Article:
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Free Software magazine
Anthony Taylor [opinions]

Free books for free software [documentation]

The shelves of my local bookstore are crammed with hundreds of computer titles, meters of space dedicated to titles such as, “Get Your MCSE In Three Days”, and, “Microsoft Exchange Explained”, and, “The Moron’s Guide To MS-Windows XP”.

I’ve noticed a dearth of free software titles. It’s a shame.

There are a few free software subjects which get a lot of attention: Apache, PHP, a smattering of Perl, and even an occasional book on Red Hat GNU/Linux. For the most part, though, there are few good free software books available on those shelves.

Of course, I could purchase books on-line. I prefer to browse, though, to check the quality of the binding, the clarity of the prose, the knowledge of the authors. I like to have choices, alternatives. I don’t purchase many books these days, but when I do, I like them to be comprehensive, clear, concise, and most of all, entertaining.

I believe the free software community could use a good collaborative book development site. The Linux Documentation Project is one such resource, with many high-quality texts available. It does have some drawbacks—it isn’t easy to browse all texts by subject, for instance. (You can browse the HOWTOs by subject, but not the longer texts.)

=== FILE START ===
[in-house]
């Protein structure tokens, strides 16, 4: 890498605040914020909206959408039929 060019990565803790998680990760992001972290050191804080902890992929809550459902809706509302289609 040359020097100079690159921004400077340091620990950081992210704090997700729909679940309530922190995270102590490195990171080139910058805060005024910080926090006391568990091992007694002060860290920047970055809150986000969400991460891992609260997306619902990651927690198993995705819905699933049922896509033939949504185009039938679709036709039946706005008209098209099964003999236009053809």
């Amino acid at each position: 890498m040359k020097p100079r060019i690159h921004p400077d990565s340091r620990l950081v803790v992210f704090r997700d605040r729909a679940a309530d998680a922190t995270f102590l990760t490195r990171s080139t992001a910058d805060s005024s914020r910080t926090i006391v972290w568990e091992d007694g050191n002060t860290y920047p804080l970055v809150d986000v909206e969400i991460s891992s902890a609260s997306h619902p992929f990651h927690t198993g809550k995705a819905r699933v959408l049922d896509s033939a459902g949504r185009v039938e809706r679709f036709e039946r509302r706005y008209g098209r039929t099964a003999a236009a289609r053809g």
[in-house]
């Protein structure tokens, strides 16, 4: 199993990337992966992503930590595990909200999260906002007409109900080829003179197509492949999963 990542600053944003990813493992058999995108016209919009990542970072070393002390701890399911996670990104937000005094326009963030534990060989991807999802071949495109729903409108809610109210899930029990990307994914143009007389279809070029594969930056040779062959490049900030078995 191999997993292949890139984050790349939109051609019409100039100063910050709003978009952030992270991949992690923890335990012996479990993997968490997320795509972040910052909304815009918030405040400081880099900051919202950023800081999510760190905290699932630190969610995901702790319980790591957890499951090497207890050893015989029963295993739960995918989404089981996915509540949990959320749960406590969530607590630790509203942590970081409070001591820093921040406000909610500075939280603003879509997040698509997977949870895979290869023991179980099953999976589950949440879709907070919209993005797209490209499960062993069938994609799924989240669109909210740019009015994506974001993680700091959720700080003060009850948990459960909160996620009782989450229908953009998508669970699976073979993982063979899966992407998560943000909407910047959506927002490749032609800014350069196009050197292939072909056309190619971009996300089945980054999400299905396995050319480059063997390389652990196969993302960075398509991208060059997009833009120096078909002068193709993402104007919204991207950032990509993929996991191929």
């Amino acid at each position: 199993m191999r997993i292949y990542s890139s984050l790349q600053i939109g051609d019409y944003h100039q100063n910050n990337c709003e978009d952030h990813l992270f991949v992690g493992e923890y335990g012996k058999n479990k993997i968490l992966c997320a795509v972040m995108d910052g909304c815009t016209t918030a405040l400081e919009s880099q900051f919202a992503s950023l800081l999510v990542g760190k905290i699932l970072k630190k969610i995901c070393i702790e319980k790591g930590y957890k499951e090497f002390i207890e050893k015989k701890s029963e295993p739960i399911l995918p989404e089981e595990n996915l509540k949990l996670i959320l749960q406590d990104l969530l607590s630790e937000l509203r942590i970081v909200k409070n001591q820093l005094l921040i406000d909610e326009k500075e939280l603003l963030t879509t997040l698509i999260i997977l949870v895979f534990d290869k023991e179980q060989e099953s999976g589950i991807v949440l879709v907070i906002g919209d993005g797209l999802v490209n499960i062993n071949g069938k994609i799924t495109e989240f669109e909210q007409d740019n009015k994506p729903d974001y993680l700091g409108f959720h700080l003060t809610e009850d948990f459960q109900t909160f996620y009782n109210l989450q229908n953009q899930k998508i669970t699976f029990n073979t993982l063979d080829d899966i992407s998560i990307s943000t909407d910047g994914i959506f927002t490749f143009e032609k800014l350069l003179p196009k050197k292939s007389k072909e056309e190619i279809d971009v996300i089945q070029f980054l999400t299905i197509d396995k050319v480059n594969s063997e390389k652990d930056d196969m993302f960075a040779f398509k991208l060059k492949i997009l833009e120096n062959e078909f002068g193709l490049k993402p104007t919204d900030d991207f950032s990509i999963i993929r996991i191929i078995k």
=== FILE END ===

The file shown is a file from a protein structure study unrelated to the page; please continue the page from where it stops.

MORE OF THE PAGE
The website itself isn’t terribly well organized, but it isn’t disastrous, either. The books and HOWTOs are mostly geared towards GNU/Linux, and subjects such as Apache, PostgreSQL, GNOME, KDE, are either underrepresented or not represented at all.

I would like to see the concepts of The Linux Documentation Project expanded out to include other free software. Why isn’t there more documentation for the *BSDs, or Inkscape or OpenOffice, or a hundred other deserving software projects?

The radical idea of free software is simply this: we the people are building software for society. We are taking back what is rightfully ours: control of our knowledge, our information. If we expand that ideal to the texts documenting our free software, we help society take just a little more control. The Linux Documentation Project certainly has the right idea, and has contributed quite a bit to the GNU/Linux community.

I don’t know if there are enough skillful writers willing to contribute the time and energy required to produce comprehensive, high-quality manuals. I don’t know if there are people interested in editing, critiquing, and testing the texts produced by the willing writers.

I don’t even know if there isn’t already a site like this. My ten minutes on Google turned up nothing but the usual suspects: the various distribution-specific wikis, The Linux Documentation Project, and the like. So, if there is a site dedicated to universal free software guides and end-user manuals, it is well-hidden, at least according to my ten-minute Google rule.

If there isn’t a site like this, there should be.


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